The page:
Designed with powerful winches, gecko adhesives and microspines inspired by gecko and insect feet, the FlyCroTugs (for flying, micro, tugging robots) can work together to lasso a door handle and tug the door open, removing one of many obstacles that typically poses a barrier to small flying drones.
Developed jointly by Ecole Polytechnique Fédérale de Lausanne (EPFL) and Stanford University, the FlyCroTugs came out of the laboratories run by Dario Floreano, NCCR Robotics Director, at EPFL’s School of Engineering, and Mark Cutkosky, the Fletcher Jones Chair in the School of Engineering at Stanford University.
The researchers modified micro drones so that they can anchor themselves to various surfaces using gecko adhesives and microspines, enabling the devices to land firmly and pull objects up to 40 times their weight, such as door handles or, in a rescue scenario, cameras and water bottles. Similar vehicles produced by other researchers can tug objects only about twice their weight, the researchers reported in a paper titled "Forceful manipulation with micro air vehicles" published in Science Robotics.
The paper reports that at 100 g, the FlyCroTug is able to extend its maximum force by up to 20 folds, from a maximum thrust of 2N, tugging at 40N.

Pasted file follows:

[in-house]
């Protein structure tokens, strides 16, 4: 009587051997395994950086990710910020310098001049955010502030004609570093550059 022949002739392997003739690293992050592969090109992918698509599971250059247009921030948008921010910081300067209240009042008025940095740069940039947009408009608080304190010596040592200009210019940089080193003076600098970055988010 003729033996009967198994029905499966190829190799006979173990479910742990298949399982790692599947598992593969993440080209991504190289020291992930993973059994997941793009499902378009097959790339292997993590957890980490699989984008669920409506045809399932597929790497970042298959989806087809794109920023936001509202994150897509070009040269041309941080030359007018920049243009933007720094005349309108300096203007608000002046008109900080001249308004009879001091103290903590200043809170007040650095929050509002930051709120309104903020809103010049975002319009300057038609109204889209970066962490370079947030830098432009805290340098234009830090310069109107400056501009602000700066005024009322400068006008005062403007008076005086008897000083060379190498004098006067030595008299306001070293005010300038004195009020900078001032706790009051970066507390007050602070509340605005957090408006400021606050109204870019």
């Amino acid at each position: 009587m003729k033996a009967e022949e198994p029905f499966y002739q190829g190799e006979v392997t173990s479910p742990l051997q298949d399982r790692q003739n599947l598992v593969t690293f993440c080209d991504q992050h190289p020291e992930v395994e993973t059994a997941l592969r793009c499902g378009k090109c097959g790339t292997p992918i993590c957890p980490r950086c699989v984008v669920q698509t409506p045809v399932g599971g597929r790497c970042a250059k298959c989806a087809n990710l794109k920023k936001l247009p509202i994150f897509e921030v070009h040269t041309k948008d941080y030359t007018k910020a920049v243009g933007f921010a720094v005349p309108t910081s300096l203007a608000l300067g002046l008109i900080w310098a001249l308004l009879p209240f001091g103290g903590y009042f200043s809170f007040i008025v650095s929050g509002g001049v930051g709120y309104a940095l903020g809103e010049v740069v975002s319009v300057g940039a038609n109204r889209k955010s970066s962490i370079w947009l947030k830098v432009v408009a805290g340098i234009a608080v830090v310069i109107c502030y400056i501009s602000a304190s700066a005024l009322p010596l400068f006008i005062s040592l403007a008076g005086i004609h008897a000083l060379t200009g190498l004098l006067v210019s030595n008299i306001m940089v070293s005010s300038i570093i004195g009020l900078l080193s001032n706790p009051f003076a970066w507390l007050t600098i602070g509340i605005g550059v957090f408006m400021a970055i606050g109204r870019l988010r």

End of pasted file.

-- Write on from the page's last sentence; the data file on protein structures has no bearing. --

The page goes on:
The researchers note that the FlyCroTugs, because of their size, can safely navigate through tight spaces and fairly close to people, making them suitable for search and rescue missions. By holding on tightly to surfaces as they tug, the tiny robots could potentially move pieces of debris or position a camera to evaluate a dangerous situation.
By analyzing studies on how wasps capture and transport prey, the researchers were able to identify the ratio of flight-related muscle to total mass that determines whether a wasp carries its prey or drags it. Wasps also inspired them to develop various attachment options depending on where the FlyCroTugs land. For smooth surfaces, the robots have gecko grippers, a non-sticky adhesive that mimics a gecko’s intricate toe structures. They hold on by creating intermolecular forces between the adhesive and the surface.